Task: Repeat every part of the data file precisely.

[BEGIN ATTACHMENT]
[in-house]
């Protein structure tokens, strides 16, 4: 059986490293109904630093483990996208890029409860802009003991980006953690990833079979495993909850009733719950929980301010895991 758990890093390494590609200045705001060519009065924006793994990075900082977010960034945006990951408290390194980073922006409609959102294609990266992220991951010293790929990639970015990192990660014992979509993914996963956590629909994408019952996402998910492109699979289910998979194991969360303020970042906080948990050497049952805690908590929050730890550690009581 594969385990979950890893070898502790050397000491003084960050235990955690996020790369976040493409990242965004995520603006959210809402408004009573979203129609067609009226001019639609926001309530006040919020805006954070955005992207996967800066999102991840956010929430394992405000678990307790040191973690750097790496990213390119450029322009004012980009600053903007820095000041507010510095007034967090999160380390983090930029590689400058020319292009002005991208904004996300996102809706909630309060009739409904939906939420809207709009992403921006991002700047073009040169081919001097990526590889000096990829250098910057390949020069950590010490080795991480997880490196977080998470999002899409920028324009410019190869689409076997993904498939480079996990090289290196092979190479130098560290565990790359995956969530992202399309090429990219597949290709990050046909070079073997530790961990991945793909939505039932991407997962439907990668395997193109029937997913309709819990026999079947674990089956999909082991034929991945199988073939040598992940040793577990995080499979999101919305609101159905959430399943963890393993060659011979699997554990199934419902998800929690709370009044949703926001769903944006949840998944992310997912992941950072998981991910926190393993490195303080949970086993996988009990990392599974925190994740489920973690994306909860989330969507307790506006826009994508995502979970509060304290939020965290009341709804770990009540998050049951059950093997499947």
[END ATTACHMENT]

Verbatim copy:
[in-house]
């Protein structure tokens, strides 16, 4: 059986490293109904630093483990996208890029409860802009003991980006953690990833079979495993909850009733719950929980301010895991 758990890093390494590609200045705001060519009065924006793994990075900082977010960034945006990951408290390194980073922006409609959102294609990266992220991951010293790929990639970015990192990660014992979509993914996963956590629909994408019952996402998910492109699979289910998979194991969360303020970042906080948990050497049952805690908590929050730890550690009581 594969385990979950890893070898502790050397000491003084960050235990955690996020790369976040493409990242965004995520603006959210809402408004009573979203129609067609009226001019639609926001309530006040919020805006954070955005992207996967800066999102991840956010929430394992405000678990307790040191973690750097790496990213390119450029322009004012980009600053903007820095000041507010510095007034967090999160380390983090930029590689400058020319292009002005991208904004996300996102809706909630309060009739409904939906939420809207709009992403921006991002700047073009040169081919001097990526590889000096990829250098910057390949020069950590010490080795991480997880490196977080998470999002899409920028324009410019190869689409076997993904498939480079996990090289290196092979190479130098560290565990790359995956969530992202399309090429990219597949290709990050046909070079073997530790961990991945793909939505039932991407997962439907990668395997193109029937997913309709819990026999079947674990089956999909082991034929991945199988073939040598992940040793577990995080499979999101919305609101159905959430399943963890393993060659011979699997554990199934419902998800929690709370009044949703926001769903944006949840998944992310997912992941950072998981991910926190393993490195303080949970086993996988009990990392599974925190994740489920973690994306909860989330969507307790506006826009994508995502979970509060304290939020965290009341709804770990009540998050049951059950093997499947």